A series of interconnected short stories recount the highs and lows of a teaching career.
Scott Robinson, an apprehensive young Midwesterner, transplants himself to West London to teach high school English and American literature. In 20 tightly linked but meandering tales, Newton (Poetica Rex, 2013, etc.), a poet and retired high school teacher, highlights Scott’s struggles in and out of the classroom as he adjusts to life in bustling London: “[The] city tempo infused Scott with a certain amount of élan, some bravado and new zest for risk….He was plugging into the juice of the metropolis and enjoying close proximity to the glitterati, the glamour of major players.” In fact, Scott is just scraping by, constantly questioning his profession but having invested himself too deeply to turn back. During a “Parents Night” event, he sits alone at a table in the hallway, grading papers, when “suddenly he wanted to be left alone, to day-dream about the weekend coming or a nice hot whiskey drink before bed.” The generally unfocused stories tend to spiral into digressions without context, including a sudden revelation that Scott, despite his overt bachelorhood, has a daughter. A characteristic story, “A Season Travel Pass,” opens with Scott reflecting on the London Tube before straying into thoughts on the Magna Carta, his realization that he’s attracted to the French teacher, and memories of a student field trip to the Globe Theatre. The frequently redundant tales emphasize Scott’s near-misadventures, but they might have been more engaging if they’d driven Scott to make important decisions; instead, the stories are often cut safely but unsatisfyingly short. Punctuation and grammar errors, including misused semicolons, add to the confusion—particularly in a book about an English teacher. That said, Scott’s lyrical insights into the awkwardness of standing speechless before an unruly class, his triumphs as a teacher and father, or even his eagerness to get something to drink, make this collection worth reading. Taken together, the stories singularly depict the inherent snags that many teachers face but few discuss.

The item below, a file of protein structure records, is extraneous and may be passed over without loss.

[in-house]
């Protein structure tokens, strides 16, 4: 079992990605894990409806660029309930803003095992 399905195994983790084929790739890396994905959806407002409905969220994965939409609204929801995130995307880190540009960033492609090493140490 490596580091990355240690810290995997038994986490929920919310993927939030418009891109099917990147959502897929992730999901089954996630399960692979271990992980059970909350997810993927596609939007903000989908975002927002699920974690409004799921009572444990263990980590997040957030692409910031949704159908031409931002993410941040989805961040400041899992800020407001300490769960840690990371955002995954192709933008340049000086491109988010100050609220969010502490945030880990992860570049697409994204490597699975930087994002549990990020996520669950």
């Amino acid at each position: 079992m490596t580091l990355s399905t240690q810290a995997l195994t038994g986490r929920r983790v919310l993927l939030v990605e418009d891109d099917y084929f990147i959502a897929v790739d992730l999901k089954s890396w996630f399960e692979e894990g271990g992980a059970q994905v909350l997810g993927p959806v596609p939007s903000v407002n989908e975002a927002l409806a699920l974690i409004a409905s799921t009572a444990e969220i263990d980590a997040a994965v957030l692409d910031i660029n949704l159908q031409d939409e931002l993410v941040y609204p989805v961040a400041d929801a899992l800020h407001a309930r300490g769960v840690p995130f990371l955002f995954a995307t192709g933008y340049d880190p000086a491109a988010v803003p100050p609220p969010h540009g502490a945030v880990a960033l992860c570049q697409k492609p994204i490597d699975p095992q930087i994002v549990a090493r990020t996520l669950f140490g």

A frank but discursive fictional look at an underappreciated profession.